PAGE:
The Science of Learning How to Learn, Part Two

By | September 22, 2015

learning-how-to-learnThis is Part Two of Learning How to Learn.

In Part One, we covered how chunking relevant pieces of information together, and then using these chunks to form new associations is a foundation for new learning. We also reviewed the concept of focused versus diffuse thinking, with the ability to alternate between these thinking styles resulting in a better flow of learning.

We now move on to a major stumbling block for actual learning:

Procrastination: A Bad, Yet Strangely Useful Habit

To procrastinate is to be human. Procrastination helps us avoid anxiety and negative feelings in our lives — things like deadlines, term papers, employee reviews, tax returns, etc.

Procrastination rewards us temporarily with a little shot of dopamine when we indulge in a diversion, rather than focus on the task in front of us. Our dopamine reward system is part of the brain’s ancient limbic system, which is interested only in the “here and now” rewards, rather than long term planning.

These two memes capture the essence of the struggle between our conscious intentions to focus on work and study, versus the ever present pull towards procrastination:

Instant Gratification Monkey vs. Rational Decision Maker (Credit:



Your Inner Zombie Wants YouTube (and Facebook, and Instagram, and Trash TV, etc)



The solution to this dilemma is to co-opt your inner zombie/monkey, and reach a truce: they routinely get a little bit of what they want, and you (the conscious, rational decision maker) get to focus a bit longer on study and work tasks.

So, how to make this happen?

The Pomodoro Technique

The concept behind the Pomodoro Technique is to use time as your supportive, valuable ally. This means you are not “racing against the clock”, but that you are structuring small increments of time for both work and distractions.

The standard pomodoro time increments are 25 minutes of focused study/work, with a 5 minute break. This 25 minute/5 minute ratio will be somewhere between excruciating and impossible for most people, especially at the start. A better way is to ease into this new world of time:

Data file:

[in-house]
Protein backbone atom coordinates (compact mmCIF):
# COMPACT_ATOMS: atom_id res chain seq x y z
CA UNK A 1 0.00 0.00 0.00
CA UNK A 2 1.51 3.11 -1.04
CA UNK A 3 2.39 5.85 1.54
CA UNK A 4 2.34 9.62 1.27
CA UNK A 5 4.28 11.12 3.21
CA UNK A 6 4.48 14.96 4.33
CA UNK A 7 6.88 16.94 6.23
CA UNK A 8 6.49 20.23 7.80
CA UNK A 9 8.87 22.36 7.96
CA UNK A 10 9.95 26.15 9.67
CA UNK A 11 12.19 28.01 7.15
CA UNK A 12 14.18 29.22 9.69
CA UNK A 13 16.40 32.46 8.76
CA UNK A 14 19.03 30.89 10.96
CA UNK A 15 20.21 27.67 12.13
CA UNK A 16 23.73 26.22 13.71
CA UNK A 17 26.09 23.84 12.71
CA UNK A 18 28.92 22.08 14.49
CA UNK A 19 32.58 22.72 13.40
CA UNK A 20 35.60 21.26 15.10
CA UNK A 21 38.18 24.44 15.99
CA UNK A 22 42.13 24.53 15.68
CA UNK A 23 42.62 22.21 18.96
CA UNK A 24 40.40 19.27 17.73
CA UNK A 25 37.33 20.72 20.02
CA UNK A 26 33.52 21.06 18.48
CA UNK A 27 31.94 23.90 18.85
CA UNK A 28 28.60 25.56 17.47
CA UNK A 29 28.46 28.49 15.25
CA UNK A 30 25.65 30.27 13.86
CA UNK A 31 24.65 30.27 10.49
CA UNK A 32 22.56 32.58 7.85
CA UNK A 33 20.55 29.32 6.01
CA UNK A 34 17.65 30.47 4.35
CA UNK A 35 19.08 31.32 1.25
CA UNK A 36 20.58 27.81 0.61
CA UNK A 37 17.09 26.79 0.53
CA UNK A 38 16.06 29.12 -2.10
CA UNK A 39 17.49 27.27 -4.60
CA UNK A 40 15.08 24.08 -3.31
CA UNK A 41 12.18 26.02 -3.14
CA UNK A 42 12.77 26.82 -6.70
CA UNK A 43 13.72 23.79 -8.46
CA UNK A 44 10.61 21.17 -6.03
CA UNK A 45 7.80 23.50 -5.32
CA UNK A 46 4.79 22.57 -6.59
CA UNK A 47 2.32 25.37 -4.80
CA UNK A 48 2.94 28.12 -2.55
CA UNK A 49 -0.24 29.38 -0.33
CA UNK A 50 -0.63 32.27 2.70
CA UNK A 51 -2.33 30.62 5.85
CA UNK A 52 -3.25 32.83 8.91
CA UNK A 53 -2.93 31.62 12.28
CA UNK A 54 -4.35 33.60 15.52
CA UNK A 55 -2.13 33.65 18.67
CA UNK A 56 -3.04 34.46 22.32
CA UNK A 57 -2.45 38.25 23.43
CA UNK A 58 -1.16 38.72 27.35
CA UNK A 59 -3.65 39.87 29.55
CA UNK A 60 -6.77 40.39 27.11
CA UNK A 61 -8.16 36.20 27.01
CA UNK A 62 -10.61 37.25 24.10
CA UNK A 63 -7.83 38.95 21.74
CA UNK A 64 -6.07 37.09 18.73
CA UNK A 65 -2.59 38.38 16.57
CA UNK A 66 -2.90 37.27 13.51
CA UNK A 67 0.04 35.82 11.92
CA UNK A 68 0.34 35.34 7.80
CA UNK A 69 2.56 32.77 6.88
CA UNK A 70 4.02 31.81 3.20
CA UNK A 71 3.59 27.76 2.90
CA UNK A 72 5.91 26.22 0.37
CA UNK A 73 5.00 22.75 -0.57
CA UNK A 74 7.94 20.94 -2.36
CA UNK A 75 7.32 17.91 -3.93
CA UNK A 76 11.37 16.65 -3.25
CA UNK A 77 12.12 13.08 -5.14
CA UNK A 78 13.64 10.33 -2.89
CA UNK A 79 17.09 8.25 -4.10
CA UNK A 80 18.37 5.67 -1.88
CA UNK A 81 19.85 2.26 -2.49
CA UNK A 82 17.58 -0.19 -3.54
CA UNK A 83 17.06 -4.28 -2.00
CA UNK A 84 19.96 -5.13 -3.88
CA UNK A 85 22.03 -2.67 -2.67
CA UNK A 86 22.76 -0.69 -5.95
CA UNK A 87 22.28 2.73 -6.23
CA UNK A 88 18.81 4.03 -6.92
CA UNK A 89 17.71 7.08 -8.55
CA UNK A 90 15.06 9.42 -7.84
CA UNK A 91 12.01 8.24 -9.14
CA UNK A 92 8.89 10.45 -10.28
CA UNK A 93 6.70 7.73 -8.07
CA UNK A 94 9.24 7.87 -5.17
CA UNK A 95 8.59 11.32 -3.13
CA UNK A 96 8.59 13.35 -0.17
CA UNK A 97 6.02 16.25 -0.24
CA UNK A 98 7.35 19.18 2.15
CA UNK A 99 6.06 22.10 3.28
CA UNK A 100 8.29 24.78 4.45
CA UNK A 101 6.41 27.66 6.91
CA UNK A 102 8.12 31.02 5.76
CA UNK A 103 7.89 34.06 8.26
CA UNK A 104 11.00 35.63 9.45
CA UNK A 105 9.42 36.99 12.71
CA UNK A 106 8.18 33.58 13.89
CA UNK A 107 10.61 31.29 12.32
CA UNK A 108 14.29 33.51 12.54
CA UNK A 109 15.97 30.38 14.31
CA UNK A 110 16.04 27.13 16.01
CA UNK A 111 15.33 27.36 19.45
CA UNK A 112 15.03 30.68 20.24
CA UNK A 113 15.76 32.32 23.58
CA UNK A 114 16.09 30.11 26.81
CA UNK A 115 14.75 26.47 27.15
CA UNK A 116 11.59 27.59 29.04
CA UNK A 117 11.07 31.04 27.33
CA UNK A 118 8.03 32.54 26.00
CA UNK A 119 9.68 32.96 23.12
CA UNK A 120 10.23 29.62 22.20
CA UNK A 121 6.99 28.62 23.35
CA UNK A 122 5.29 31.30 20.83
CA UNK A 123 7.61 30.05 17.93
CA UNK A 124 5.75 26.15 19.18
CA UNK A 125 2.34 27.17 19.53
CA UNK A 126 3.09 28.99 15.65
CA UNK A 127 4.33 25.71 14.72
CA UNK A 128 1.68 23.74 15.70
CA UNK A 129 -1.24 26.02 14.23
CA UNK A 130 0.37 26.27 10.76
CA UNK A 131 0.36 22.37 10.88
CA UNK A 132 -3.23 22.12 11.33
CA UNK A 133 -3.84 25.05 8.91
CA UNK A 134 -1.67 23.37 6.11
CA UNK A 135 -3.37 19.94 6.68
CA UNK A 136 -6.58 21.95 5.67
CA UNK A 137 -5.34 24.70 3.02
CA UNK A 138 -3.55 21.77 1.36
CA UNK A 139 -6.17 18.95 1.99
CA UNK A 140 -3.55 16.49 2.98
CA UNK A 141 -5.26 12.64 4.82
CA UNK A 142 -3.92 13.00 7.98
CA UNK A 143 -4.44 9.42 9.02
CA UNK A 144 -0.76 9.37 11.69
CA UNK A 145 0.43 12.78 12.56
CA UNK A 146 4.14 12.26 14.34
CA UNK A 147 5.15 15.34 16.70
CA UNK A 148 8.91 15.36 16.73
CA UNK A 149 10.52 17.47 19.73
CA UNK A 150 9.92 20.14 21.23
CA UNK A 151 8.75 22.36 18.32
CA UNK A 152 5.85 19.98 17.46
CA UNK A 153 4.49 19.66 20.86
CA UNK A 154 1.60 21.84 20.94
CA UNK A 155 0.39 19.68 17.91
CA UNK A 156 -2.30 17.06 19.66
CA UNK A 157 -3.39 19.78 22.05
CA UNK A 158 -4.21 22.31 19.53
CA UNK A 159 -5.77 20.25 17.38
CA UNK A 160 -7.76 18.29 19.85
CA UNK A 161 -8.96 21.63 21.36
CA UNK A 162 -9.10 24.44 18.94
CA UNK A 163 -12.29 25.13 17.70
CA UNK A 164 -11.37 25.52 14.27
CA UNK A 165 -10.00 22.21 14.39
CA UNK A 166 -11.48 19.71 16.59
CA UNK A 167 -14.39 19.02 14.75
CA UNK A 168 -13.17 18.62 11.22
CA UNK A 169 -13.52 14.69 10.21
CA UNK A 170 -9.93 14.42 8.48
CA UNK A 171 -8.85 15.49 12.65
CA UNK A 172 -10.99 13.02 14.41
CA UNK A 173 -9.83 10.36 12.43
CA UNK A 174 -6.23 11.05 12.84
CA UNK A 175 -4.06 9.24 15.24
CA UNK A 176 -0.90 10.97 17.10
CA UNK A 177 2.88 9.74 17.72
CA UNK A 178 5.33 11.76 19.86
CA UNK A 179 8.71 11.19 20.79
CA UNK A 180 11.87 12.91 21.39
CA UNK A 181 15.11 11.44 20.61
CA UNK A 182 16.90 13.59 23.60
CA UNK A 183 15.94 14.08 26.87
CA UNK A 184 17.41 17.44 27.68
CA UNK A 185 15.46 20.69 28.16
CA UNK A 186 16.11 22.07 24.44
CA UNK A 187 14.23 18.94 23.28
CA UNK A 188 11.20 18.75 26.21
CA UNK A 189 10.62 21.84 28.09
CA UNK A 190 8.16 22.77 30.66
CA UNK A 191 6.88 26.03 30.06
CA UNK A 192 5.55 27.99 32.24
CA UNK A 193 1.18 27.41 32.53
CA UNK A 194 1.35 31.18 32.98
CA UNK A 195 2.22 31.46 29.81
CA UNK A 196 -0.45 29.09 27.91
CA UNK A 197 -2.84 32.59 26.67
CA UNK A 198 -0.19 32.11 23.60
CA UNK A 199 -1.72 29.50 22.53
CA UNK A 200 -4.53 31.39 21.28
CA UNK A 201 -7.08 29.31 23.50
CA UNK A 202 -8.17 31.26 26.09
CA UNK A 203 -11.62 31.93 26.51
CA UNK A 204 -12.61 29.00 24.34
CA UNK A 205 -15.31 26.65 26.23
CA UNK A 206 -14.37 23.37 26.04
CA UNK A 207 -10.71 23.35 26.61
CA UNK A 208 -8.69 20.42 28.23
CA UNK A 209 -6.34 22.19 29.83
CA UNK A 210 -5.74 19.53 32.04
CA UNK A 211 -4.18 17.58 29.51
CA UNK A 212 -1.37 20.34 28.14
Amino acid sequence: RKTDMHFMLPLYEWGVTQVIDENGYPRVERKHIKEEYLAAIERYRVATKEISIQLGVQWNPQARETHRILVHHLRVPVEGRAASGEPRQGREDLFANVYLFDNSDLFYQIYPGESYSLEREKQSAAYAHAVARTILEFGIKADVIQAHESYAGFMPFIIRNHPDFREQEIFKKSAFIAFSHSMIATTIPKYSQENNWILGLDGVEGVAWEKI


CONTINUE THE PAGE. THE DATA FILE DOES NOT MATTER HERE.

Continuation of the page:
1. You (Rational Decision Maker): 10 minutes of work/study

2. Instant Gratification Monkey/Inner Zombie: 5 minutes of fun distraction: monkey gets his banana, zombie catches up on the latest brain recipes.

3. Repeat

pomodoro-timerThe key to making this time structure workable is to use an actual timer. We suggest using a separate physical timer, rather than your phone – there are way too many temptations lurking behind the timer on your phone. Once the 10 minute/5 minute ratio seems easy, bump it up to 15 minutes/5 minutes, and go from there.

Credit: Francesco Cirillo, The Pomodoro Technique.


Using Metaphors and Analogies to Speed New Learning

Metaphors and analogies activate prior knowledge, and are a good way to learn new information. Use this free metaphor and analogy graphic organizer to link familiar concepts to new concepts.

A Note on Sleep and Exercise

Pulling all-nighters is the worst way to learn. True learning requires memory consolidation, a process that happens mainly during sleep. Lack of sleep also raises levels of the stress hormone cortisol and amyloid beta protein in the brain, both of which are bad for brain health.

Physical exercise raises levels of the neurotrophic factor BDNF, which helps the brain grow new neural connections – which supports new learning. Leave time during the day for a couple of 20 minute walks at the least; your brain will thank you.

See also: Learning How to Learn, Part One